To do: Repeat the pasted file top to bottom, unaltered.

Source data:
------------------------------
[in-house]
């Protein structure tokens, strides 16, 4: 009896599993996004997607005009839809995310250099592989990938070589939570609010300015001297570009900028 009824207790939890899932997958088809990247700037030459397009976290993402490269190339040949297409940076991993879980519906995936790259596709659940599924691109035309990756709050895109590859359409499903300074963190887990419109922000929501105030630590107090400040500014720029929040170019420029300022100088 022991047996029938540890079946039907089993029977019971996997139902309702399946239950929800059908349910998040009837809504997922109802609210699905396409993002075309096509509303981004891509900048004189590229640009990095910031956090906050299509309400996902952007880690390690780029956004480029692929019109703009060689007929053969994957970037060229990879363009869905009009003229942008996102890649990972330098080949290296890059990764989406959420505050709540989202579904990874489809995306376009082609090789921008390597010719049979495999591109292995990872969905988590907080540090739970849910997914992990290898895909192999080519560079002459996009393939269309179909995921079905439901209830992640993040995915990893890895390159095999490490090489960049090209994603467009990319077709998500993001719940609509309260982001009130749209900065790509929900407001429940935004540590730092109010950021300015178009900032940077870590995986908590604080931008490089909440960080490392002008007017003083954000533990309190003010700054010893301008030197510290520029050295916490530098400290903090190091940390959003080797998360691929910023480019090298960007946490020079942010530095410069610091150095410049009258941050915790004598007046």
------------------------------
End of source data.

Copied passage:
[in-house]
């Protein structure tokens, strides 16, 4: 009896599993996004997607005009839809995310250099592989990938070589939570609010300015001297570009900028 009824207790939890899932997958088809990247700037030459397009976290993402490269190339040949297409940076991993879980519906995936790259596709659940599924691109035309990756709050895109590859359409499903300074963190887990419109922000929501105030630590107090400040500014720029929040170019420029300022100088 022991047996029938540890079946039907089993029977019971996997139902309702399946239950929800059908349910998040009837809504997922109802609210699905396409993002075309096509509303981004891509900048004189590229640009990095910031956090906050299509309400996902952007880690390690780029956004480029692929019109703009060689007929053969994957970037060229990879363009869905009009003229942008996102890649990972330098080949290296890059990764989406959420505050709540989202579904990874489809995306376009082609090789921008390597010719049979495999591109292995990872969905988590907080540090739970849910997914992990290898895909192999080519560079002459996009393939269309179909995921079905439901209830992640993040995915990893890895390159095999490490090489960049090209994603467009990319077709998500993001719940609509309260982001009130749209900065790509929900407001429940935004540590730092109010950021300015178009900032940077870590995986908590604080931008490089909440960080490392002008007017003083954000533990309190003010700054010893301008030197510290520029050295916490530098400290903090190091940390959003080797998360691929910023480019090298960007946490020079942010530095410069610091150095410049009258941050915790004598007046």